The latin for “heart” is cordis, whence “core”. So the heart is the core of the person. If Jesus is Love Incarnate, and His heart is the core of His Being, what an intense concentration of love the Sacred Heart must be!! I imagine it to be like the density of a neutron star. Check this out:
A neutron star contains a few solar masses of material squeezed into a radius of only 20 km. This means the matter is so compressed that a thimble full of it would weigh millions of tonnes on Earth.
Unpacking the jargon a bit for the unscientific of you: Imagine a distance of 40km. For Sydney-siders, that’s about the distance from Bondi Beach to Blacktown. Now think of all the matter that makes up the sun. Now think of a few suns. Squish ALL that matter into a space about 40km wide.
… yeah. HECTIC.
And the Love of the Sacred Heart is even more “dense” than that!! I pray with St Paul that the immensity of this sinks in a bit:
“That you, being rooted and grounded in love, may have power to comprehend with all the saints what is the breadth and length and height and depth, and to know the love of Christ which surpasses knowledge, that you may be filled with all the fulness of God.” (Eph. 3:17-19)
At this point, we could probably say, “Well, shoot, of course what chance does death have up against that?!” But that’s not heaps theological. So we press on.
This is the Heart that longed for the Mass. Why did He long for it?
Because Love seeks union. And so to effect the union of the Bridegroom with His Bride, He instituted a means to remain with us, in a true communion. This means is the Eucharist, through which He remains incarnationally with us, and thus when we receive Him, we are united with our Bridegroom in the most intimate way possible. We become nigh inseparable from Him, with only our rejection of Him able to drive a wedge between us:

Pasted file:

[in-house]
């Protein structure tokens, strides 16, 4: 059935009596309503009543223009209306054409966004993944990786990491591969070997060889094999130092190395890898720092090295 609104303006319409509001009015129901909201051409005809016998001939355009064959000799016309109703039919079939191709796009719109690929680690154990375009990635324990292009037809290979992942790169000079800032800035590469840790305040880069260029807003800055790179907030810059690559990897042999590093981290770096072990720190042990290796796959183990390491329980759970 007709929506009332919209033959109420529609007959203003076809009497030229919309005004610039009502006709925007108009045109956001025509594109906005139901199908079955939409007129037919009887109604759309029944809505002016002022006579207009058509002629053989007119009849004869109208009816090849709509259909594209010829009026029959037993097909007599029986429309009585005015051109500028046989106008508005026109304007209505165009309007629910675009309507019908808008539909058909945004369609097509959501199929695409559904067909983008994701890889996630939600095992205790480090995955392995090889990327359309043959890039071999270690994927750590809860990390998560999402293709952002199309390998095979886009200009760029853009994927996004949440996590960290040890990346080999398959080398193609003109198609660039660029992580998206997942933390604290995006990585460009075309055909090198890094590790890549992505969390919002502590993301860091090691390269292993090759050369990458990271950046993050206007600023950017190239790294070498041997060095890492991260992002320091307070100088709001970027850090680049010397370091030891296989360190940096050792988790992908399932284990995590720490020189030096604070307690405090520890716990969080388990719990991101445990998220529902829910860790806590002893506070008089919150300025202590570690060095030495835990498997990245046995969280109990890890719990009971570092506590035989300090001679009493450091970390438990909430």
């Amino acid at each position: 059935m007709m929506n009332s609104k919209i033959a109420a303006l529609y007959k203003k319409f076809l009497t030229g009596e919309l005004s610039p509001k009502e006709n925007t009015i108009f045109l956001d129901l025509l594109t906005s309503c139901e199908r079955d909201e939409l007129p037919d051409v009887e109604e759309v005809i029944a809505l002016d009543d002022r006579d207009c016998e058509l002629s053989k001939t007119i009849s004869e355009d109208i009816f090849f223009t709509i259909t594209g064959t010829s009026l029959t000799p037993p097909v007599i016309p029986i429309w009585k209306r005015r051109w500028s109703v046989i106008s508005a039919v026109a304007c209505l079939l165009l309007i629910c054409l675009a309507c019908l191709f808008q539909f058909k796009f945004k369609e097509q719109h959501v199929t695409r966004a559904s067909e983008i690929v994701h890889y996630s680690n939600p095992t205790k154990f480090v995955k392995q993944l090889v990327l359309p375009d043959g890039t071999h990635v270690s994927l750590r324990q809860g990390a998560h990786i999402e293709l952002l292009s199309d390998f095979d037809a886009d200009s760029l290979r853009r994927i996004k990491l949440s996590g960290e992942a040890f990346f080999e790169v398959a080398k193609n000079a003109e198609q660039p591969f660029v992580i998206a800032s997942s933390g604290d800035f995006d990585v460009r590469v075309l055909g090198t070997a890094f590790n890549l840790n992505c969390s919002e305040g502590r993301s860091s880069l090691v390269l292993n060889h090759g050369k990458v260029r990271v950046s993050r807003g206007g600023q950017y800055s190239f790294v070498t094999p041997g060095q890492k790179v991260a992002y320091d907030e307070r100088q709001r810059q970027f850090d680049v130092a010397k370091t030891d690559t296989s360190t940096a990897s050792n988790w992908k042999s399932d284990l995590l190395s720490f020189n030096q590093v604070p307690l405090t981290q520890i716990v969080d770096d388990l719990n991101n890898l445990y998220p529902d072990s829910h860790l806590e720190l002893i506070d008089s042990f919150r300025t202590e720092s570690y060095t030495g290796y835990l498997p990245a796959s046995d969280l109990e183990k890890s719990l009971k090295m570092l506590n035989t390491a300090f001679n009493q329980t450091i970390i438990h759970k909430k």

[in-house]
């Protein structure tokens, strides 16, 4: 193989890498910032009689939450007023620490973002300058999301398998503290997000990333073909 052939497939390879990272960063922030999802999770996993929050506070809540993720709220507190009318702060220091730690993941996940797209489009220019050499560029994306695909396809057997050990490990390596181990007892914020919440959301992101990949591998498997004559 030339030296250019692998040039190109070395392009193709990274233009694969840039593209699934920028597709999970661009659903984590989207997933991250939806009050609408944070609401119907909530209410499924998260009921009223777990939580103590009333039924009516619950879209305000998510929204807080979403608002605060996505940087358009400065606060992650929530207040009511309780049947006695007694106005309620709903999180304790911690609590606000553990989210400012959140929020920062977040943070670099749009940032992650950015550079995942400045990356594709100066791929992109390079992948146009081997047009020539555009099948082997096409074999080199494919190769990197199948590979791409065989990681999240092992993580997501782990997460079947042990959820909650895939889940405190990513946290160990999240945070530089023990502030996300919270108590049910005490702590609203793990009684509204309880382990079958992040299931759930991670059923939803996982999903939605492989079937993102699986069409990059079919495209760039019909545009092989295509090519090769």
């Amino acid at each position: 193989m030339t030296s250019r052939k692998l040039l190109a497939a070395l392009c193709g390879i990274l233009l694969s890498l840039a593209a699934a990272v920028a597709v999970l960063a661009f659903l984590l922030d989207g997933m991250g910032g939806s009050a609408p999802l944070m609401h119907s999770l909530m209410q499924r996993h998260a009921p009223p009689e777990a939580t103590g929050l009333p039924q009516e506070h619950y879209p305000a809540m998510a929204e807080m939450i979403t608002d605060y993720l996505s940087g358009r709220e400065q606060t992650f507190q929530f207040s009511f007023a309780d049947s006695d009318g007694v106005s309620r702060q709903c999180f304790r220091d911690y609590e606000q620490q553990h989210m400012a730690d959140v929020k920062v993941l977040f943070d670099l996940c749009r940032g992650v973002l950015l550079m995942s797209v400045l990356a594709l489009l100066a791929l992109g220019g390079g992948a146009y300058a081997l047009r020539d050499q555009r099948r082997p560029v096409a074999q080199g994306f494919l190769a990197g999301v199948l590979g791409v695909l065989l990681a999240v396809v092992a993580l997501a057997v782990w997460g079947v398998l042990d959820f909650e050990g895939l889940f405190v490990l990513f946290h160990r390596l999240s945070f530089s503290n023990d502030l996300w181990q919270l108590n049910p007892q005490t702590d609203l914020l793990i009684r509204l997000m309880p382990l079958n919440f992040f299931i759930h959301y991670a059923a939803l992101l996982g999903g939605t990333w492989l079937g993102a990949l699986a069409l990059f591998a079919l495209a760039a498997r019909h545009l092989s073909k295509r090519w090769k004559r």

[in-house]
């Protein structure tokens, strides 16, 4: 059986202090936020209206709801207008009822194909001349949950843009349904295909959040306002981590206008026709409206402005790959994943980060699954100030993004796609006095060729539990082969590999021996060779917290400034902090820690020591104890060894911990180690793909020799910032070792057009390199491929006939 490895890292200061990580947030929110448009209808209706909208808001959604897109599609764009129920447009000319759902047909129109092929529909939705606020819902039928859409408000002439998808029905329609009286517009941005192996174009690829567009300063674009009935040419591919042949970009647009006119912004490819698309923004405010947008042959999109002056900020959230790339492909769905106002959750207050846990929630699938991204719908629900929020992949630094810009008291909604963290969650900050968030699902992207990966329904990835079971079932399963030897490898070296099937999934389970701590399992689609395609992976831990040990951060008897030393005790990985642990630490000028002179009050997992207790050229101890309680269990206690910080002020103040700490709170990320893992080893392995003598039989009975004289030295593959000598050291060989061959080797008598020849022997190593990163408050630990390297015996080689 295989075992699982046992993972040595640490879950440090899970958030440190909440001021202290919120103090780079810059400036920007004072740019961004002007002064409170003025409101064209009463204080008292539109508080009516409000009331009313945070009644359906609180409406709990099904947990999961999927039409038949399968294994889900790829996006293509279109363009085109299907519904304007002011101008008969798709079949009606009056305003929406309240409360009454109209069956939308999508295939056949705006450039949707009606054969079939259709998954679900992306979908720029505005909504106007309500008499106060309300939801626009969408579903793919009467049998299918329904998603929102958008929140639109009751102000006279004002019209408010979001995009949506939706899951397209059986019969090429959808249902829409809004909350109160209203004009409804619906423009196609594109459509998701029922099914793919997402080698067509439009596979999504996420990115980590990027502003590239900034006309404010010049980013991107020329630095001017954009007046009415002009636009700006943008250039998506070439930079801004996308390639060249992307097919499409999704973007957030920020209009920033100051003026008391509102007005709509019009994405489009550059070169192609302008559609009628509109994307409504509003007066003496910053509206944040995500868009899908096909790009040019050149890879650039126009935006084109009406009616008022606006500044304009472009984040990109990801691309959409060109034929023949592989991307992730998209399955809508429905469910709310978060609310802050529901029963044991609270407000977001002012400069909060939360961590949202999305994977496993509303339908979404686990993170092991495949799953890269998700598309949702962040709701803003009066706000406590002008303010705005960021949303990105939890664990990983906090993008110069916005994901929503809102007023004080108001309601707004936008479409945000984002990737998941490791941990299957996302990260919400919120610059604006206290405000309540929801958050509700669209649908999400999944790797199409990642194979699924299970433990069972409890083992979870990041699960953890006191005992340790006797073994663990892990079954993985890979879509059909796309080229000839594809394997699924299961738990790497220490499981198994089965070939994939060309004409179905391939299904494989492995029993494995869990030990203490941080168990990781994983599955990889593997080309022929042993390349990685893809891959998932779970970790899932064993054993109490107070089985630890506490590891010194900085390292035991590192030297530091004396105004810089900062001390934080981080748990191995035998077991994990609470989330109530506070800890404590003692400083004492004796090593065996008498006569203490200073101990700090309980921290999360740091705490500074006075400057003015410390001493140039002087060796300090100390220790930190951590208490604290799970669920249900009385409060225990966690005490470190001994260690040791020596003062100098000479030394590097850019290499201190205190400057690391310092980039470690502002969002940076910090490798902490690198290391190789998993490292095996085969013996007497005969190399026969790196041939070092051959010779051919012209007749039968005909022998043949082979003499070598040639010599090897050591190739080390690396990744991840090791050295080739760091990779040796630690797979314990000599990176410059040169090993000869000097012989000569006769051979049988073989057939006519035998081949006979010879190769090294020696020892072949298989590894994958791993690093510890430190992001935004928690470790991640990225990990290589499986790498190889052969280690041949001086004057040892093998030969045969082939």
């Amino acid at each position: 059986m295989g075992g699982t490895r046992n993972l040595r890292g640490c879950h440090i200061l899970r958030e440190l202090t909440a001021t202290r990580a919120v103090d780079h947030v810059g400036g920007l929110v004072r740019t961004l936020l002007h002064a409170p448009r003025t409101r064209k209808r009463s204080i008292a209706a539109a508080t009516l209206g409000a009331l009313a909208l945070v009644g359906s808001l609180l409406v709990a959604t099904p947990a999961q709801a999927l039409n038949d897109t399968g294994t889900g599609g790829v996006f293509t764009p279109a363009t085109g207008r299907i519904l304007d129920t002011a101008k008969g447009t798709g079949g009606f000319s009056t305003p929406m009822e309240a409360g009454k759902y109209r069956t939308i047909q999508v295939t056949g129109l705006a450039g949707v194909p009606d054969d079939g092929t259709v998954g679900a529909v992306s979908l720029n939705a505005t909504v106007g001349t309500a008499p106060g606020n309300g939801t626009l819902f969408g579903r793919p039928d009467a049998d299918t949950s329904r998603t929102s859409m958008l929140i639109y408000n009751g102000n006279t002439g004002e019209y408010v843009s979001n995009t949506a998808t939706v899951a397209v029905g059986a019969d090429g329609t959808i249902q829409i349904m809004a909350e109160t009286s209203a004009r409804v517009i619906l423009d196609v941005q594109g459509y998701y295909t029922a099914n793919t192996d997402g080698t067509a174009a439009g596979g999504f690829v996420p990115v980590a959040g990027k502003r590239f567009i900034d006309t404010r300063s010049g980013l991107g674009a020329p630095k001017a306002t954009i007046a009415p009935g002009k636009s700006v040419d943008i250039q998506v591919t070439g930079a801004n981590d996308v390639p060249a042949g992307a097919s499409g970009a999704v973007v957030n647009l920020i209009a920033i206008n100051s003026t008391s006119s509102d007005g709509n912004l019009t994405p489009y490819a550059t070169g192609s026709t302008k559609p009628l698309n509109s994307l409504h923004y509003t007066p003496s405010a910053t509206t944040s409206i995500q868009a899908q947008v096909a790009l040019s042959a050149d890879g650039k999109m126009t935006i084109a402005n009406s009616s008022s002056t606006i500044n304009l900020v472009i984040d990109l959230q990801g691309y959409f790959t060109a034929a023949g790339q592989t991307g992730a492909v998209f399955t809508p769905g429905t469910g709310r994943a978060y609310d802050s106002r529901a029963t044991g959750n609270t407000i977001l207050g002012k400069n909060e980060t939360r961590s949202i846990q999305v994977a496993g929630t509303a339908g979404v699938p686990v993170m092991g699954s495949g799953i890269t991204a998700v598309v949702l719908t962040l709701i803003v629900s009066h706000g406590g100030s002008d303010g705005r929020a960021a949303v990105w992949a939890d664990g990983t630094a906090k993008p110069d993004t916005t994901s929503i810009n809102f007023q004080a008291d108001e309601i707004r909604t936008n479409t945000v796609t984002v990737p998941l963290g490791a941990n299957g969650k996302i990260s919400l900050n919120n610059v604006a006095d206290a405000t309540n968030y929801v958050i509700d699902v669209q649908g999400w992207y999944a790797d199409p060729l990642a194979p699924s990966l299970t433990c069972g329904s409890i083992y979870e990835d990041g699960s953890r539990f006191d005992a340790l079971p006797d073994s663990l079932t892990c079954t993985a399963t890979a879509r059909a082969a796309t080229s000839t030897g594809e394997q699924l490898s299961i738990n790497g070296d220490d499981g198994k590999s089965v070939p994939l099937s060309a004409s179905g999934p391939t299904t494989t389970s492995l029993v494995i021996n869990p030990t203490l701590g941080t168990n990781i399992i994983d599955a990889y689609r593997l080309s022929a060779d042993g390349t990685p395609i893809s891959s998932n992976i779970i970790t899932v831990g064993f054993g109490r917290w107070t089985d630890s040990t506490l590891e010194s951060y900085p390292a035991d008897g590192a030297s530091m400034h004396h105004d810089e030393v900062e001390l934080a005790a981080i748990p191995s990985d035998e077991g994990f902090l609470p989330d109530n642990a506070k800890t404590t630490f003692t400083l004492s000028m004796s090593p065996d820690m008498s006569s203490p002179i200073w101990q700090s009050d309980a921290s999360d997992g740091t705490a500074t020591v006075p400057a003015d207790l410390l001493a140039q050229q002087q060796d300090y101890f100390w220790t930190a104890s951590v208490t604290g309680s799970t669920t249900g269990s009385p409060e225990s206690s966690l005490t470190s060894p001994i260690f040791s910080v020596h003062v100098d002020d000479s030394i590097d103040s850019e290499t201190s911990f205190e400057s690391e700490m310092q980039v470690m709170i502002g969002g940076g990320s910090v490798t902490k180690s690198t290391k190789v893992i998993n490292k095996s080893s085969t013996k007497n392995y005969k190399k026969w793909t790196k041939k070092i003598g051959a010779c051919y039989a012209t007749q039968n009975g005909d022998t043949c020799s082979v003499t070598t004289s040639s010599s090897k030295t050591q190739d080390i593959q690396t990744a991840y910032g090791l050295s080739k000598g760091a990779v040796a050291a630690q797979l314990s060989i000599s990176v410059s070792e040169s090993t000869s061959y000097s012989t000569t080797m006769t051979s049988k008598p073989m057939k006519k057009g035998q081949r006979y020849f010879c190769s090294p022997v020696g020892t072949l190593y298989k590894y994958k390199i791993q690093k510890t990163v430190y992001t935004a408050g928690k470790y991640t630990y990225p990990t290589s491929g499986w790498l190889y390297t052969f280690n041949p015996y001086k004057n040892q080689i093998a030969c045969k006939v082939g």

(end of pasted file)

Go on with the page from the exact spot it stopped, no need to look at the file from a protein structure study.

For I am sure that neither death, nor life, nor angels, nor principalities, nor things present, nor things to come, nor powers, nor height, nor depth, nor anything else in all creation, will be able to separate us from the love of God in Christ Jesus our Lord. (Rom. 8:38-39)
But what of death?
Jesus’ self-sacrifice of love is one and the same with the sacrifice of the Mass. There is but one Mass, which we all participate in. In our participation, we receive life:
“Truly, truly, I say to you, unless you eat the flesh of the Son of man and drink his blood, you have no life in you; he who eats my flesh and drinks my blood has eternal life, and I will raise him up at the last day… He who eats my flesh and drinks my blood abides in me, and I in him. As the living Father sent me, and I live because of the Father, so he who eats me will live because of me. This is the bread which came down from heaven, not such as the fathers ate and died; he who eats this bread will live for ever.”
Furthermore, death is defeated because precisely by dying, Christ took on our deaths, and redeemed them in the Resurrection. We participate in that through baptism, as we are baptised into His death, so it is as though we have died. And by making death the means to life, the love of Christ has thwarted death.
And what of the Communion of Saints? Well, recall that the Mass is one. Therefore, every time we go to Mass, we’re joining with everyone who’s ever gone to Mass, and who ever will, and are participating in the heavenly liturgy which those who have gone to sleep in Christ are already present at! We join the ranks of Mary, the Apostles, St Thomas Aquinas, St Thomas More, (soon to be) St John Paul II, St Augustine… everyone!! Kind of daunting in some ways (like, can these prayer-masters hear how pathetic and distracted my prayers are? how embarrassing!! But good for humility I guess…), but supremely awesome overall.
This isn’t quite the post I set out to write, but it will have to suffice.
Most Sacred Heart of Jesus, have mercy on us.